CCSC’s second meeting of the year offers some insight into the commonly posed question of What On Earth Is Going On.
CCSC’s meeting last Sunday was especially timely, addressing many of the questions that have been circulating through the student body.
The CCSC Executive Board outlined two major concerns that have been occupying Columbia students: missing class due to COVID and the long dining hall lines. To address the first concern, President Mehta (CC’22) informed the council that CCSC is working to devise a note-taking system in conjunction with the note-taking system at the Office of Disability Services (ODS). The current vision for this system is that every class will have a notetaker who records important information from class, and if a student has to miss class due to COVID, said student can email the professor and TAs and obtain that day’s notes. As ODS already has a note-taking system in place for some classes for students with special needs, CCSC would also be sharing the notes from the ODS system. This new note-taking initiative has already been brought to the Dean of Academic Affairs student life and various other Deans. CCSC is awaiting feedback.
President Mehta has discussed the issue of dining hall lines with the staff. To ameliorate the long lines, the staff are aiming to open more grab-and-go options. For example, this Tuesday, Chef Mike’s Market, a stand-in John Jay dining room offering ready-to-go meals, reopened, giving students an additional option for a quick bite. President Mehta also pointed to an often unconsidered aspect of the dining hall lines. Mehta invited students to consider the perspective of the dining hall staff. “It’s important to keep in mind that the dining employees are working as hard as they can…There are over six thousand students on the dining plan right now… And dining is doing their best to feed everyone.” Thus, President Mehta proposed the idea of sending a thank you note to the staff which may gather student input through a Google form sent to all students.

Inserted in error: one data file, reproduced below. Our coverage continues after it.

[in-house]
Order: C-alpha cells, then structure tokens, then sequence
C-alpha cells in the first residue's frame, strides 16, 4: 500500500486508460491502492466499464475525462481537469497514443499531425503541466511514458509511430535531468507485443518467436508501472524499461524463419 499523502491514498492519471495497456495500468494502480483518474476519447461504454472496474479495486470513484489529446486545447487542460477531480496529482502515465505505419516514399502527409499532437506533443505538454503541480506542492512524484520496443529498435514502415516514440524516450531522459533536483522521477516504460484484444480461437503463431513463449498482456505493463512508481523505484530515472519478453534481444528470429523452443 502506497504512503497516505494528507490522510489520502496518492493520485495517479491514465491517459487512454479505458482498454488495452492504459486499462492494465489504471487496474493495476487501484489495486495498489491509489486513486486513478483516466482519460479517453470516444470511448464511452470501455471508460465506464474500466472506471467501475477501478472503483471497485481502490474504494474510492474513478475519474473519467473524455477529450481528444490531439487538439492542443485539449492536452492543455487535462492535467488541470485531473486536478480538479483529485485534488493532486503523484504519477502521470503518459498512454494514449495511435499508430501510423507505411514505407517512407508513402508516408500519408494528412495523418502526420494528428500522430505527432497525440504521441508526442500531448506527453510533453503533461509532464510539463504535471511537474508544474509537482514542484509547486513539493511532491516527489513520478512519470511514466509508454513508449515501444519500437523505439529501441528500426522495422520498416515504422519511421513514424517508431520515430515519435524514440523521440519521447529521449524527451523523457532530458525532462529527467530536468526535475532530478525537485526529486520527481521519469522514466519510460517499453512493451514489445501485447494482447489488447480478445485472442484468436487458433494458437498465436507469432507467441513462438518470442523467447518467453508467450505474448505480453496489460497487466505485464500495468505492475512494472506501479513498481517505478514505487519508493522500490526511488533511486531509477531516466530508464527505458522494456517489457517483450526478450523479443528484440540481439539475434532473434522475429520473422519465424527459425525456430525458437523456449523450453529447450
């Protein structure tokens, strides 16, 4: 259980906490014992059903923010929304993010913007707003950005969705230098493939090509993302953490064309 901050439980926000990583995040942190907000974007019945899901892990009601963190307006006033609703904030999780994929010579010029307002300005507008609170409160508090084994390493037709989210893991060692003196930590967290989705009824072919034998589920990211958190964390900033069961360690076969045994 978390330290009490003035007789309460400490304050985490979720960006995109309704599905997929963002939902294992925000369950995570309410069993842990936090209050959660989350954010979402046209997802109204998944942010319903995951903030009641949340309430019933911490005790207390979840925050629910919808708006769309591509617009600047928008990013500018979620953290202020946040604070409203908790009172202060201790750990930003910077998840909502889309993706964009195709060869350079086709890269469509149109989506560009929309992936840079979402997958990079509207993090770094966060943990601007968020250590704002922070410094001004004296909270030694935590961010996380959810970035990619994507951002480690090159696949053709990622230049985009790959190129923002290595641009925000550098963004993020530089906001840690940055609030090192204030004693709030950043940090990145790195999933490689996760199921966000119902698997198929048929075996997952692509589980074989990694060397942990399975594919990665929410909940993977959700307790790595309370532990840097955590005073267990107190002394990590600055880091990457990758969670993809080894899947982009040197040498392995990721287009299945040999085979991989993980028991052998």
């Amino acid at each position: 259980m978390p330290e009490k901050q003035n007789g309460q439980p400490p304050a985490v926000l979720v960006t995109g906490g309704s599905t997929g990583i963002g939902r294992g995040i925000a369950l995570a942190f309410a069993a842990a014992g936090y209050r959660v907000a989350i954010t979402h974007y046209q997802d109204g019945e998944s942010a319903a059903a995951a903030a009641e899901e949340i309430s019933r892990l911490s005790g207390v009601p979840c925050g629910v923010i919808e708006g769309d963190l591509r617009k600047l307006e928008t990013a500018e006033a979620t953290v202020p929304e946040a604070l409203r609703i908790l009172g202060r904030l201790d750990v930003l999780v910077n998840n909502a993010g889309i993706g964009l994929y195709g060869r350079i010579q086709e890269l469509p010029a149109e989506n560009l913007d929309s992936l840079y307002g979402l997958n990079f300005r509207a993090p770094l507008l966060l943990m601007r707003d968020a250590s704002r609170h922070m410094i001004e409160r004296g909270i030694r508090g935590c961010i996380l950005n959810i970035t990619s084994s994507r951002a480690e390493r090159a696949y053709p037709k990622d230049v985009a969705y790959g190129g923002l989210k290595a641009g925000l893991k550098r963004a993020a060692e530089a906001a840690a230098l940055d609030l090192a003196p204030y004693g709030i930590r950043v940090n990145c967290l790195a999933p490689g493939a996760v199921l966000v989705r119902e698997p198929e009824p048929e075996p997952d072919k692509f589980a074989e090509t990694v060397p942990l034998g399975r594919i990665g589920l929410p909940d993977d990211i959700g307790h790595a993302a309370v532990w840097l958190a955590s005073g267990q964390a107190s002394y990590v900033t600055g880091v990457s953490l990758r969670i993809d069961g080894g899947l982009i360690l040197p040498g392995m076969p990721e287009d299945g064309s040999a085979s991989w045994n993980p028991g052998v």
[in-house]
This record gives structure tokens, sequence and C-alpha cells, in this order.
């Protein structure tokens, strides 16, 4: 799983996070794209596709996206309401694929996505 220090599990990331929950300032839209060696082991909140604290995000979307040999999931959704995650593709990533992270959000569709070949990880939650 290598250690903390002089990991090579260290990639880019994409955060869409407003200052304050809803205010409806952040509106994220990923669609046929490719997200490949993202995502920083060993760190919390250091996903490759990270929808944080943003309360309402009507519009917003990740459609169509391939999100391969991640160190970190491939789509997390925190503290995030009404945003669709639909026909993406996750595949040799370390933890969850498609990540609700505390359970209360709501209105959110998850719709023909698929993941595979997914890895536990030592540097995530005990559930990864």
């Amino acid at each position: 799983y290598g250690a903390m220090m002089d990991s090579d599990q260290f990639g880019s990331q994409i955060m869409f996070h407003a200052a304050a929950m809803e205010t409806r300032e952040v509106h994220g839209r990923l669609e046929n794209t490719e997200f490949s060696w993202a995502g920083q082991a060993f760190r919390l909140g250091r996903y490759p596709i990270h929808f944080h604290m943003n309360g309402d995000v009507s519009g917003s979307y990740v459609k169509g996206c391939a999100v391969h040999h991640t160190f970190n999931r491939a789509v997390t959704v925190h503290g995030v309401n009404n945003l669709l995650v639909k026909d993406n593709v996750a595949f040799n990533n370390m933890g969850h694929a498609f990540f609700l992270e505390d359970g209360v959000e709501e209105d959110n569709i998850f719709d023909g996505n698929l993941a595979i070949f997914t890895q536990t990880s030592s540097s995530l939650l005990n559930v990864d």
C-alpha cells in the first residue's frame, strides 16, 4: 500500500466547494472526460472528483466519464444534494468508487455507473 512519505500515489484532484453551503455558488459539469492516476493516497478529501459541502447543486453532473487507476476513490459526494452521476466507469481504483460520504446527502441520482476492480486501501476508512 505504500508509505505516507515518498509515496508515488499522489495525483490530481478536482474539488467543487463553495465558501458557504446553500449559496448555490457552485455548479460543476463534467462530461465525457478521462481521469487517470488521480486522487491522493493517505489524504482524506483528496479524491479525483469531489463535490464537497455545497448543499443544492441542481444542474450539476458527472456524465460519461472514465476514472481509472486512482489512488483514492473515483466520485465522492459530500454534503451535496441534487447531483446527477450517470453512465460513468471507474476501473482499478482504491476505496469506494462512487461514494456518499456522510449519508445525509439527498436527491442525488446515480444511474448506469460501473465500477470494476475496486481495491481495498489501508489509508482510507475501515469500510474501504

Addressing the issue that has arguably been puzzling most students, President Mehta discussed the implications of Dean Kromms’ email, where new Residence Hall restrictions were imposed. Mehta explained that the new restrictions are not indicative of imminent virtual schooling. Rather, the restrictions aimed at reducing the number of cases so that all restrictions could be lifted in October. President Mehta reassured the student body to not interpret the restrictions as an ominous omen but instead as just a continuation of the school’s efforts. “We’re not all gonna be sent home. Classes are not gonna be all online. ” When University Senator Colby King (CC’23) raised the possibility of the COVID cases not decreasing under existing restrictions, President Mehta clarified that she cannot comment on what will happen in that circumstance, but reassured the student body that the administration is adamant about not sending all students home.
Perhaps indicative of CCSC’s optimism that restrictions will eventually be lifted, VP Campus Life Elsa Chung (CC’23) announced the planning of a Lit-Hum party on October 7 from 5 pm to 8 pm. Chung stated that the Lit-Hum party is a chance for students who took Lit-Hum virtually last year to get together with their class. The gathering will have Insomnia Cookies, individually packaged as a COVID-precaution. Chung indicates that talks of COVID safety for the party are already in progress, with plans to make the gathering split into three phases to control the number of students in one place. If the Lit-Hum party is a success, a similar event for those who took Contemporary Civilizations last year may also be a possibility.
Columbia via Bwog Archives